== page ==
Political Free Speech Versus Commercial Free Speech

In a Sunday post, I pointed out that Democratic Party Congresswoman Melissa Bean was complaining about robo-calls made on behalf of 2006 Republican Party challenger David McSweeney.

Shawn left two comments. The first starts with a comment made by me:

“Apparently the congresswoman does not appreciate the difference between commercial speech and political speech—the most protected under the First Amendment.”

This is just an asinine statement.

1.) Where do you see a distinction in the constitution between “commercial” speech and “political” speech? If you want to claim that we should interpret the constitution literally (ie “strict constructionalism”), then you can’t claim distinctions that aren’t explicitly made.

2.) Freedom of speech ensures that you are free to say what you like, when you like. It does not ensure that I have to listen to it. Calling my home invades my privacy and imposes your will upon me. I have a right to restrict/prohibit that kind of activity in my home. You have a right to urinate on your own floor if you so choose, but you can’t do it in my home…

3.) The calls in this case are deceptive. That might not be illegal, per se, but it tells an informed voter that their sponsors are unwilling/unable to identify their own candidate’s merits. [Missed number 3 when I copied the comment. Sorry.]

Here is his second comment:

Lest there be any confusion, here’s the text of the First Amendment:

“Congress shall make no law respecting an establishment of religion, or prohibiting the free exercise thereof; or abridging the freedom of speech, or of the press; or the right of the people peaceably to assemble, and to petition the government for a redress of grievances.”

Please identify the passage(s) that emphasize greater protection for “political speech” rather than “commercial speech” (or any form of speech for that matter)….

For starters, let me admit that the calls made against Bean seem designed to hurt her chances of re-election.

But so were the calls the weekend before one election in the late 1990’s when someone phoned lots of people saying I wanted people to be able to carry handguns in the supermarket checkout line.

No chance for rebuttal there, but clearly protected by the First Amendment, it seems to me.

So, just because a phone calling campaign is unfair or contains lies is not a reason for Congress to enact another law that would make it still harder for an incumbent to be unseated.

If an opponent wants to act inappropriately, let the voters punish him at the polls, I figure.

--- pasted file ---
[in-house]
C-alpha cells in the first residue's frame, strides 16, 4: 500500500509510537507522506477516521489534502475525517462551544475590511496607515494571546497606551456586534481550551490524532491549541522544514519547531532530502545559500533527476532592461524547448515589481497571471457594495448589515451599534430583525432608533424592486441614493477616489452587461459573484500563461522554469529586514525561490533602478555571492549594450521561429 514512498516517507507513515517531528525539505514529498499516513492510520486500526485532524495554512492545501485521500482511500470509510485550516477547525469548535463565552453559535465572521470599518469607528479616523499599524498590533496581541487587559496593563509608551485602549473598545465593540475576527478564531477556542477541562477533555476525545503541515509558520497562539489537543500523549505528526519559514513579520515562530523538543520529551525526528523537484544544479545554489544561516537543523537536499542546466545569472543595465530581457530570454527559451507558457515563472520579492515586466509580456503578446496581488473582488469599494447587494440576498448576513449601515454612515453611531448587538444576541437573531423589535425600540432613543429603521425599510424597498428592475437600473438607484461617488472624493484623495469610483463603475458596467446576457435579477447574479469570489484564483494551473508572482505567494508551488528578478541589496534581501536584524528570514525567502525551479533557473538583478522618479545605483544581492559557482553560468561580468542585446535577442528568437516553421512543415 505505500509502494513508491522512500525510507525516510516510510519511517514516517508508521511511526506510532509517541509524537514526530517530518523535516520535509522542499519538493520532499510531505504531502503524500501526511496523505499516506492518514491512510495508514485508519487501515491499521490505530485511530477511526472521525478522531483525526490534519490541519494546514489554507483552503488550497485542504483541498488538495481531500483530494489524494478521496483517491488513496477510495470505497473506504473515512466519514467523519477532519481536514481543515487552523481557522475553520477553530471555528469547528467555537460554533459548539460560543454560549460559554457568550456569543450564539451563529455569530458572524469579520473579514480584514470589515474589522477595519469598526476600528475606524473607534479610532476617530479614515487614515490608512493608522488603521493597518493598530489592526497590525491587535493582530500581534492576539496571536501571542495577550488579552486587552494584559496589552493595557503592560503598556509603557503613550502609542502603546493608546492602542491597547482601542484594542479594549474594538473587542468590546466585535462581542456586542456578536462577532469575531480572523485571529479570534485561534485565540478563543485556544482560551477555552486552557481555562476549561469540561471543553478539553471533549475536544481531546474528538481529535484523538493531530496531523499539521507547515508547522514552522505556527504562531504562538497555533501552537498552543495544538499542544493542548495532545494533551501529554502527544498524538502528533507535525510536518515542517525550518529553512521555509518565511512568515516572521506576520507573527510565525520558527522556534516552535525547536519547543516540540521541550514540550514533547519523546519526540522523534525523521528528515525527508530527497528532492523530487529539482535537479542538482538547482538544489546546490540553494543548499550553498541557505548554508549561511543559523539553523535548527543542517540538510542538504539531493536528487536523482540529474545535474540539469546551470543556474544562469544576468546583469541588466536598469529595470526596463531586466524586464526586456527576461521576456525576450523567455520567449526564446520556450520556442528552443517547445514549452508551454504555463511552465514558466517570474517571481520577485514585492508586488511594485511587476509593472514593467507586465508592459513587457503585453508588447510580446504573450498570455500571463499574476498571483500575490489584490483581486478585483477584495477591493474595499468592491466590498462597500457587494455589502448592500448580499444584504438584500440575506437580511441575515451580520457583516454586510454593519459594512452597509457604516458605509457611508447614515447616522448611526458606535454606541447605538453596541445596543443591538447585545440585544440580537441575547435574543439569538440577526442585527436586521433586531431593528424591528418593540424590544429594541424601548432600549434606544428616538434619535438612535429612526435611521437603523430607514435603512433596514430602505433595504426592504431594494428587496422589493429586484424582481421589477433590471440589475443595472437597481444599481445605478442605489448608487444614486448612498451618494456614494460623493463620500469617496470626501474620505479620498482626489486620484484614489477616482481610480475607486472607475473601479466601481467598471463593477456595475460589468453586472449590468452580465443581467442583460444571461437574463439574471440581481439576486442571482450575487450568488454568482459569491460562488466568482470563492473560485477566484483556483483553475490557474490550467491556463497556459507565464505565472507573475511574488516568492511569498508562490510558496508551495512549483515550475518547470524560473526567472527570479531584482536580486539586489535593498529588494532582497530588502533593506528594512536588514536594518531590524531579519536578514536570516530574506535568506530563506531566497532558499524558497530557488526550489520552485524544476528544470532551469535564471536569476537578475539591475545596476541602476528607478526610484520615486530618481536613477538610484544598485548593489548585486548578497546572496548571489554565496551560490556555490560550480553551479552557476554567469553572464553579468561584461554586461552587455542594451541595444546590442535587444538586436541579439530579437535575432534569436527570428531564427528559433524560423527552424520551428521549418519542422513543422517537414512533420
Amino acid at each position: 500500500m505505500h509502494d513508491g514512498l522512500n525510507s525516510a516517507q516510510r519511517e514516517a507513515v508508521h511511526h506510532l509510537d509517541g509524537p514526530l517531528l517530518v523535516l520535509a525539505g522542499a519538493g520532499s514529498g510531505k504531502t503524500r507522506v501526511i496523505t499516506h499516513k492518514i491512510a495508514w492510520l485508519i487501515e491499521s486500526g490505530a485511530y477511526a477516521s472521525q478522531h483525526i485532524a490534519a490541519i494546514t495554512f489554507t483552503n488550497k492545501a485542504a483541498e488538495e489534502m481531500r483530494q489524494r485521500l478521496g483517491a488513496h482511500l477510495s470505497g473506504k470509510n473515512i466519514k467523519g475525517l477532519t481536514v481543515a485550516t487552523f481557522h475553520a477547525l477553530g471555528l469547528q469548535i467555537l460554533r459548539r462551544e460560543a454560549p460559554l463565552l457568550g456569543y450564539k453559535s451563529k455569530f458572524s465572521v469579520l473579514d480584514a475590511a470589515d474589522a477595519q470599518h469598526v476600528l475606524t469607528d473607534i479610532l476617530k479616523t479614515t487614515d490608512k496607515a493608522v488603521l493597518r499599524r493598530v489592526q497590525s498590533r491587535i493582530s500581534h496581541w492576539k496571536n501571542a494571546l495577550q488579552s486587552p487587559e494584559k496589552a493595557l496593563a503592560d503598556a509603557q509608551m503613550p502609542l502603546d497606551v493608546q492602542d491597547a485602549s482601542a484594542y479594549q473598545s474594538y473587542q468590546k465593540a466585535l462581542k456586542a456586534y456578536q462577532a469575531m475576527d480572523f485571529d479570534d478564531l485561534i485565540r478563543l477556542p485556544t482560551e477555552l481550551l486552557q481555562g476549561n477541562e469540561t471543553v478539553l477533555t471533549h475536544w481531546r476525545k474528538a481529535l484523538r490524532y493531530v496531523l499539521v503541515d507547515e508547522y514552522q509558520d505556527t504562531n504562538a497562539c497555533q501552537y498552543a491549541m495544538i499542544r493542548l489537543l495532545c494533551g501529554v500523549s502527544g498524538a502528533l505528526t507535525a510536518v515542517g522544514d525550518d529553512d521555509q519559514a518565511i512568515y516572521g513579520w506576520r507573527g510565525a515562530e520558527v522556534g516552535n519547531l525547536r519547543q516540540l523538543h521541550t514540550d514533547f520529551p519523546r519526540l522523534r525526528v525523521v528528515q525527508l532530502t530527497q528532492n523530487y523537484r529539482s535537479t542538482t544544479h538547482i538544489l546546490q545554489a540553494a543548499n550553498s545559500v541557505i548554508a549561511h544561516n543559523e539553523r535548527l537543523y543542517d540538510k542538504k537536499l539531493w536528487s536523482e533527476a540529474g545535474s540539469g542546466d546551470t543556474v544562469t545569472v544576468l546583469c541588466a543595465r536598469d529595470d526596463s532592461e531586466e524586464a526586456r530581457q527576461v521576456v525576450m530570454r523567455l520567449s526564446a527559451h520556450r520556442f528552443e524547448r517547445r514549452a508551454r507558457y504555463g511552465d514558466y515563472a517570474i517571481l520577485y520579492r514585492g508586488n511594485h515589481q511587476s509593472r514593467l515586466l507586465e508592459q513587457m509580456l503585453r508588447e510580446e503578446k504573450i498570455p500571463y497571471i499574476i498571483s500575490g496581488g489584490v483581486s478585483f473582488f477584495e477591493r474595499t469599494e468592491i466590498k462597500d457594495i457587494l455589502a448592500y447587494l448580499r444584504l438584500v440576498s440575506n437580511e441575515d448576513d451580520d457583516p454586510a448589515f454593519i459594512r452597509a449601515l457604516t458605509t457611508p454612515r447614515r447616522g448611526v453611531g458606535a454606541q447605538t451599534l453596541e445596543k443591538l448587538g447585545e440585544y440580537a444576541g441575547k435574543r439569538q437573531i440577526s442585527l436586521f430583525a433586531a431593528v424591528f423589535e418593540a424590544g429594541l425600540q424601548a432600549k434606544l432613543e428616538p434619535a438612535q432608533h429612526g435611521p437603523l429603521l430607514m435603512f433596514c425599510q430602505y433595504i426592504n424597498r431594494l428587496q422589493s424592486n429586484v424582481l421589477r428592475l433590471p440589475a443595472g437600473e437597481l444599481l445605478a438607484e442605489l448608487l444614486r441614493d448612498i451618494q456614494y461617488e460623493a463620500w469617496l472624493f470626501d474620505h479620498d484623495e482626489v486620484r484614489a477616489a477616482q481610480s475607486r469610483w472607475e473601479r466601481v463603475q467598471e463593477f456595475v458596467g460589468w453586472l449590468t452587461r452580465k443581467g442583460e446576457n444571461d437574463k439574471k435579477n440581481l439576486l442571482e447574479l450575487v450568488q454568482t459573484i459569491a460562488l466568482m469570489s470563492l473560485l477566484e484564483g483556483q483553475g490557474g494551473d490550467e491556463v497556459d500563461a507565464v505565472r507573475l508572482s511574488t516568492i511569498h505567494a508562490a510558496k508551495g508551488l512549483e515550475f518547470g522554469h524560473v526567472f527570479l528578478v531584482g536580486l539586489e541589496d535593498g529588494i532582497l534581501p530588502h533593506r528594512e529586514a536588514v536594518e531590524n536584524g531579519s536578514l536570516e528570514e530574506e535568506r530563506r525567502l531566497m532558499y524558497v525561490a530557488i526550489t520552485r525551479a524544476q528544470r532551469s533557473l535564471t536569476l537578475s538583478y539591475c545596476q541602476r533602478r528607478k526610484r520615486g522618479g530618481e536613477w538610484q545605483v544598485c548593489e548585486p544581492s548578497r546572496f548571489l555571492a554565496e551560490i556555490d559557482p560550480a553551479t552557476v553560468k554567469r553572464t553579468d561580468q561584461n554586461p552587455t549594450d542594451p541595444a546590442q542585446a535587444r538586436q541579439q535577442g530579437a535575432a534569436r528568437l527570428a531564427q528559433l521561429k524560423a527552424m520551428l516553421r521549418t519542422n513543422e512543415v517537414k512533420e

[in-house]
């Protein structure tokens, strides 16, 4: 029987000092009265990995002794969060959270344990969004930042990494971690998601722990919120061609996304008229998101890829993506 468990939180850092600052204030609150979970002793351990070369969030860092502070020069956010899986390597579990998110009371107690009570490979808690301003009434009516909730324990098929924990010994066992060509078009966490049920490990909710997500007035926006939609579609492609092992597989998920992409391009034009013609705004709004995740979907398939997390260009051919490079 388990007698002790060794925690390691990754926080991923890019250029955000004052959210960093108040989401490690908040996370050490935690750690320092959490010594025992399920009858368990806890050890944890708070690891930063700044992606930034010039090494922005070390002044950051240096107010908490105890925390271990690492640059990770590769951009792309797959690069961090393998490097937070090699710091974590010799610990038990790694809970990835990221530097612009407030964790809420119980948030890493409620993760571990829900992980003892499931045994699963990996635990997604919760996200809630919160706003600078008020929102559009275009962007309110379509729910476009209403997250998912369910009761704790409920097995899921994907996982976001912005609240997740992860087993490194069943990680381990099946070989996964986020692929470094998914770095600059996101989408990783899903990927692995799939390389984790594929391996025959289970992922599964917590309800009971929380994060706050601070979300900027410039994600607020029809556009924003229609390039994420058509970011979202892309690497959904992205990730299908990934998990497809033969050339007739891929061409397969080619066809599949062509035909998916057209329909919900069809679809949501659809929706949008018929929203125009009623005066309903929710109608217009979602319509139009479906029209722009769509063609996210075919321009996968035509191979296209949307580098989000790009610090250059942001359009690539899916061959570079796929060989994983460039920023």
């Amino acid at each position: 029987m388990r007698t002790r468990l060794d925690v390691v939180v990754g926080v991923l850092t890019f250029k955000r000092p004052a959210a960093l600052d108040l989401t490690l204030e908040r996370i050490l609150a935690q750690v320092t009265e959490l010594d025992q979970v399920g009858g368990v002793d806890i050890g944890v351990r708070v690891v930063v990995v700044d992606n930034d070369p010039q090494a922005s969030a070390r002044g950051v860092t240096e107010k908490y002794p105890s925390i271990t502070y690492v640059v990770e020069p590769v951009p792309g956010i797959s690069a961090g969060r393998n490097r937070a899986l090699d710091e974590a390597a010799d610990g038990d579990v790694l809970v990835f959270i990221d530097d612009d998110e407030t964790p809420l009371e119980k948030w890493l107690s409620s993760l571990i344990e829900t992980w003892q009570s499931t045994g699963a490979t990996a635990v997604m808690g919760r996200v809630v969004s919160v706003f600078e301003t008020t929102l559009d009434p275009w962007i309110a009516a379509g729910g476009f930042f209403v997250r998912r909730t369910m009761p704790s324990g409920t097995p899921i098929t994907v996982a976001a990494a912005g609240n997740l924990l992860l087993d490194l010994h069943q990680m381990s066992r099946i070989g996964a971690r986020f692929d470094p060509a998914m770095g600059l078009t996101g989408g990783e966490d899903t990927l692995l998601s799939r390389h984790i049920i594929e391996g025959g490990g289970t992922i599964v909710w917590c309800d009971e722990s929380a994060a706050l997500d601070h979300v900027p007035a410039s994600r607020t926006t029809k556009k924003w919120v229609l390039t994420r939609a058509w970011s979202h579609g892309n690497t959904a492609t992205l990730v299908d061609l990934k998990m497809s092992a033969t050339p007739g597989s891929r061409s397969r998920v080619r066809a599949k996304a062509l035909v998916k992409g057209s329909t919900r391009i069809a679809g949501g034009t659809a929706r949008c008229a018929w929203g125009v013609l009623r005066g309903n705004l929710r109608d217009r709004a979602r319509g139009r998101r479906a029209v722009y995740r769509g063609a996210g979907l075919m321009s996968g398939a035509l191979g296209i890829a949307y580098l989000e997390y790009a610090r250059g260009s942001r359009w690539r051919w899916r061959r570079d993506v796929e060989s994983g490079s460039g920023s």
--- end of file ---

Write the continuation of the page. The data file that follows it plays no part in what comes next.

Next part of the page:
And, if an opponent gets elected by telling lies, the incumbent can always start a blog.

But, back to my contention that political speech has a higher value than commercial speech.

I knew I didn’t dream up that concept, so to Google’s search engine I went.

“Political ‘free speech’ vs commercial” brought me an article by Jay Huber entitled,

The High Cost of Free Speech
In U.S. courts, freedom of speech
increasingly means freedom to advertise

Here’s how Huber puts what I was talking about:

“Historically, advertising didn’t receive the same constitutional protection as political speech, one form of free speech the Founding Fathers had in mind when they drafted the First Amendment. Political speech was valued for its role in guiding us toward a more just, democratic society, ‘a more perfect union.’”

“…RIGHT: The Founding Fathers considered free speech an inviolable right of citizens, essential for self-expression and self-realization. although the First Amendment doesn’t distinguish free speech from commercial speech or advertising, it’s a pretty safe bet than a twelve-story billboard on 6th Avenue in Manhattan isn’t what they had in mind.

“There’s no doubt that political speech was at the core of the Founders’s concerns when they drafted this phrase, and by its adoption they established an ideal that robust debate was healthier for the people than suppression. This notion took on a defining metaphor when Justice Oliver Wendell Holmes first wrote of the ‘marketplace of ideas’ in 1919, likening the proliferation of opinions to a cultural bazaar. Although Holmes was writing in dissent, the Supreme Court’s jurisprudence eventually backed him up…

“… the phrase ‘commercial speech’ did not even appear in any decision of any court of the United States until 1971.”

So, I reassert my contention that political speech is more important than commercial speech.

If you would like to read the “Central Hudson test” for regulating commercial speech, you can do so in Huber’s article.

If the content of political robo-calls are to be limited, then the content of political ads could be next.

Naturally, some organ of the government, that is, the incumbents would be in charge of the censorship.

That would not be good for democracy.

As Huber notes,

”…political speech once suppressed may stay squashed. “

And as Justice John Paul Stevens wrote in 1996 (which Huber quotes):

“The First Amendment directs us to be especially skeptical of regulations that seek to keep people in the dark for what the government perceives to be their own good.”

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